Inspired by David Sedaris’ latest New Yorker contribution, “Turbulence,” about a difficult seatmate on an airplane, the proprietor of The Minor Fall, The Major Lift predicts what the next Sedaris column will look like:
I ran across 57th Street through one of those mid-spring rains that make New York such an unpleasant place to live for the lonely or sensitive — granted, New York springs last for a grand total of three days between brutal winters and oppressive summers — clutching a folded up New York Post under my arm (I like to do the Jumble), and hurried into the vestibule of a Chase bank. There was only one machine, and a long line of customers snaked behind it, all as anxious as I was to withdraw our money and be done with the place.
The minutes that I waited until my turn came around flew by in a blur, and I busied myself by observing my fellow customers: this one was too fat; that one had a suspicious looking mole that I diagnosed as precancerous. Finally, I was the penultimate patron, waiting only for the short, stubby woman in front of me to complete her transaction. While puzzling over a particularly difficult series of blank balloons in my puzzle, I must have drifted too close to her.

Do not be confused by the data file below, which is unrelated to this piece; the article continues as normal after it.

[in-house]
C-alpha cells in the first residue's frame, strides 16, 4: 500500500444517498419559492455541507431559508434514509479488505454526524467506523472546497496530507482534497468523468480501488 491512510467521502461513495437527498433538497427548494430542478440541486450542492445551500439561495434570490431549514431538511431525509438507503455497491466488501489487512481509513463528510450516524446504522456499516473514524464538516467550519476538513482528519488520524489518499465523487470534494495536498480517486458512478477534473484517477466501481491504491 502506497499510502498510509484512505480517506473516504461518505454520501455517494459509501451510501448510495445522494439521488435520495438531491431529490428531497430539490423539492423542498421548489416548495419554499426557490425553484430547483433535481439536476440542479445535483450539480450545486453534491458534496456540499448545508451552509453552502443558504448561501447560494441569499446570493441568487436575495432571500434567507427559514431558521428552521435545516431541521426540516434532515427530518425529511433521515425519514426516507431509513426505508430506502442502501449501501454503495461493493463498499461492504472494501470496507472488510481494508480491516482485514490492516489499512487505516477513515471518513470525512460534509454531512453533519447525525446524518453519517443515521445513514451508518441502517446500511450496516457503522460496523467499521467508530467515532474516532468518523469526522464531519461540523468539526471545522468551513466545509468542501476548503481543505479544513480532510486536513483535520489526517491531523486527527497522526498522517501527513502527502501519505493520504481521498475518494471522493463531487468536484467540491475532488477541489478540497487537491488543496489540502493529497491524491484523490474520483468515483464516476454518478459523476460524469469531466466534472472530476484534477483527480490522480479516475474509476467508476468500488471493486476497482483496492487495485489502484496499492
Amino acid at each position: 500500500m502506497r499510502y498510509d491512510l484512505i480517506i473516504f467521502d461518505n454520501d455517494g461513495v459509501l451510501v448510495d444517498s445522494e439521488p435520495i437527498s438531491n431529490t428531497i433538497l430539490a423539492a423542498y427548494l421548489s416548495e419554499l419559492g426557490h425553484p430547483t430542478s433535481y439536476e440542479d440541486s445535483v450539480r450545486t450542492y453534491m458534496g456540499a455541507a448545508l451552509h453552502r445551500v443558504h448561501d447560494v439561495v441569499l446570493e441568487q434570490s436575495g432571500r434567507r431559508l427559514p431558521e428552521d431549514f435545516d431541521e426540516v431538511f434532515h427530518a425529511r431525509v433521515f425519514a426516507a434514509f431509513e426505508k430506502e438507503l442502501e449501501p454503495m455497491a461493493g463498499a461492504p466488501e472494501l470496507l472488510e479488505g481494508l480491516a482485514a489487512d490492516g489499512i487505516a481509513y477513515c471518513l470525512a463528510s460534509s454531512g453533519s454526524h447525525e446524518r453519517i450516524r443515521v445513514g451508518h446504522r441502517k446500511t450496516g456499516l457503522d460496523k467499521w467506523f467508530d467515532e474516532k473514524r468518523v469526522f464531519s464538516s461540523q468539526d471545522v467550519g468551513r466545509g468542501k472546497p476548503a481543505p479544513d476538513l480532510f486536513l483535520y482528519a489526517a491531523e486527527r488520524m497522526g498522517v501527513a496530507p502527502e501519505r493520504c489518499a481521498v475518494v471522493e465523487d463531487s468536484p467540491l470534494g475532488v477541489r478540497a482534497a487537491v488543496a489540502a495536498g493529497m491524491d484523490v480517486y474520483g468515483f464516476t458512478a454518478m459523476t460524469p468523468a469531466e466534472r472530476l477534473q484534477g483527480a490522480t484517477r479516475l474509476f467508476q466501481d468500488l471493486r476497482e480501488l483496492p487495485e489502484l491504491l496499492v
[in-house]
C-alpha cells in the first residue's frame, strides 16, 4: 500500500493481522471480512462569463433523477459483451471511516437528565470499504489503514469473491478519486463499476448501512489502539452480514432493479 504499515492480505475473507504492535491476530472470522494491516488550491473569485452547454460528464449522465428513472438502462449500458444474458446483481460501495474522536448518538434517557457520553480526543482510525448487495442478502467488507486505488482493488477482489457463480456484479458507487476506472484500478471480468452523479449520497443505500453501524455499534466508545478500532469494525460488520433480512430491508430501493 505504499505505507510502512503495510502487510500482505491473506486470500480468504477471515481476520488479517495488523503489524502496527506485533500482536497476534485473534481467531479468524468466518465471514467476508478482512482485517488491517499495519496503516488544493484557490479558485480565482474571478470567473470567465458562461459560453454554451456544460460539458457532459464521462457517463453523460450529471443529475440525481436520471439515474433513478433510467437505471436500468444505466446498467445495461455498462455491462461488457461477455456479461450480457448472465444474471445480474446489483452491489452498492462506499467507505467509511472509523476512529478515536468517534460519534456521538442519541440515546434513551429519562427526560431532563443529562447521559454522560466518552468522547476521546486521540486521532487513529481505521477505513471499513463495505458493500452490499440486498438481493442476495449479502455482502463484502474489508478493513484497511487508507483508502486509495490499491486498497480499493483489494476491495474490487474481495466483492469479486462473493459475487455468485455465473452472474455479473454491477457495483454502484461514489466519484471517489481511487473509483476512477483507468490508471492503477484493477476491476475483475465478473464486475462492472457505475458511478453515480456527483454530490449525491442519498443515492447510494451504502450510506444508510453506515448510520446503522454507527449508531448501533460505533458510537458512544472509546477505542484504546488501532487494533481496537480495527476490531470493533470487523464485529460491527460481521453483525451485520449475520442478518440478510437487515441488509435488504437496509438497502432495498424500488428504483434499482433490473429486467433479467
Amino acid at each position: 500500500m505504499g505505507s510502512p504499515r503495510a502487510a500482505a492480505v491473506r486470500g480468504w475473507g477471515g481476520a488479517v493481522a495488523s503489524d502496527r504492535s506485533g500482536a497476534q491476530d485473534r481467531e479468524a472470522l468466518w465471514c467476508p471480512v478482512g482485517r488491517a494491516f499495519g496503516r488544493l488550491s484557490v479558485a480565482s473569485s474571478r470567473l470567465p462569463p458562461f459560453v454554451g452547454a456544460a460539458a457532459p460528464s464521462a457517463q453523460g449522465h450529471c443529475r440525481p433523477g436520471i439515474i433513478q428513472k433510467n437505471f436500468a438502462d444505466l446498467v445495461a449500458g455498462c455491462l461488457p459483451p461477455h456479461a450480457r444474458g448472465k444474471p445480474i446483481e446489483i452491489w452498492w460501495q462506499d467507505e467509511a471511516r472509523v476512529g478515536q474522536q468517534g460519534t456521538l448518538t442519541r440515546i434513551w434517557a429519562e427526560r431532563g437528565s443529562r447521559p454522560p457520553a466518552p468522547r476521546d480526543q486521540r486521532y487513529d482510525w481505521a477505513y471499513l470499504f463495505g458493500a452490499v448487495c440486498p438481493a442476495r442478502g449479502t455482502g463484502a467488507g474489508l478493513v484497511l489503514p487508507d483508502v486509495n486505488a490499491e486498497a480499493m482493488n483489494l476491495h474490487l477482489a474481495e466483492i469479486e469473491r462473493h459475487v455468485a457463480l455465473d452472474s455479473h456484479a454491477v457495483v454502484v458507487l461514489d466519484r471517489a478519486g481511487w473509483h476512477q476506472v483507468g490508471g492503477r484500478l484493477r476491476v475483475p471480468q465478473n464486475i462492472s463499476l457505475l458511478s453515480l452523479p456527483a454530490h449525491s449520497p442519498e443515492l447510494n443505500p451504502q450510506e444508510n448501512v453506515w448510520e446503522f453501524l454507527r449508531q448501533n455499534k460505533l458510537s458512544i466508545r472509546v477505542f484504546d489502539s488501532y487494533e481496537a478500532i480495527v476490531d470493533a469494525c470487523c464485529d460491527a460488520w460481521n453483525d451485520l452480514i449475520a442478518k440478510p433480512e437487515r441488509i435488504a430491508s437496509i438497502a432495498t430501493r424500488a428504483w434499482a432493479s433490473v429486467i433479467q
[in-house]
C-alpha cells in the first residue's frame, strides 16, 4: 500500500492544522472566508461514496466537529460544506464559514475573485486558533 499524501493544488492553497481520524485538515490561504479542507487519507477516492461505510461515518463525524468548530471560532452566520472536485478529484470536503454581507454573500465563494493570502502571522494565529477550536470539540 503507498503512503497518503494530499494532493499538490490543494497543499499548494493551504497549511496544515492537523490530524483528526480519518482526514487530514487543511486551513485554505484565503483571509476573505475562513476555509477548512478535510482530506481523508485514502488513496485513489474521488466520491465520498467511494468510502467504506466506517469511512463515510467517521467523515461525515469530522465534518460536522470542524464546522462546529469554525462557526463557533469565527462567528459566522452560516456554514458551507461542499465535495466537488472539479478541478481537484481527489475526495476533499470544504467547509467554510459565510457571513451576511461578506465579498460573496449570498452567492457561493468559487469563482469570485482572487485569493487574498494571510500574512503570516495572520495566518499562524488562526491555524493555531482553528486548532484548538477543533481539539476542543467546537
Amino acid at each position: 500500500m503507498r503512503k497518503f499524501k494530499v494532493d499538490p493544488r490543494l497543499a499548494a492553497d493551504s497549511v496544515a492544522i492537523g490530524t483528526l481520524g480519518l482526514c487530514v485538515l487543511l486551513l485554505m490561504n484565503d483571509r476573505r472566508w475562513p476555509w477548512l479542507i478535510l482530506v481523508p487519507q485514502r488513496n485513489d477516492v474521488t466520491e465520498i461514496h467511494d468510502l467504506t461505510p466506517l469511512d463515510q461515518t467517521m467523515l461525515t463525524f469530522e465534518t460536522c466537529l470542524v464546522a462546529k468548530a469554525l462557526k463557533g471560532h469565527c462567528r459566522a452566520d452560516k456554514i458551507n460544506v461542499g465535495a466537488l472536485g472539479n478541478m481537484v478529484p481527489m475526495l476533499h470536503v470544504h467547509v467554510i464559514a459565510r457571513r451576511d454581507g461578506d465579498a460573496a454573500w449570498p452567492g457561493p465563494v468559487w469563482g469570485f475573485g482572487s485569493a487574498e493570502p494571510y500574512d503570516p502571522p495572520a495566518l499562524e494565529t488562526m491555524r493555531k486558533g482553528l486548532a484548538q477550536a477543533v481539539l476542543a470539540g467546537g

“Back off, buddy,” she said with a start.
“Listen,” she said, pointing a gnarled finger at me. “This is New York. You need to give people their personal space.” And then, supposedly under her breath, but loud enough for everyone else on line to hear, “Douchebag.”
I returned to the Jumble, desperate not to give her the satisfaction. “I AM NOT MADE OF VINEGAR AND WATER,” I wrote in my paper, even though there weren’t enough spaces.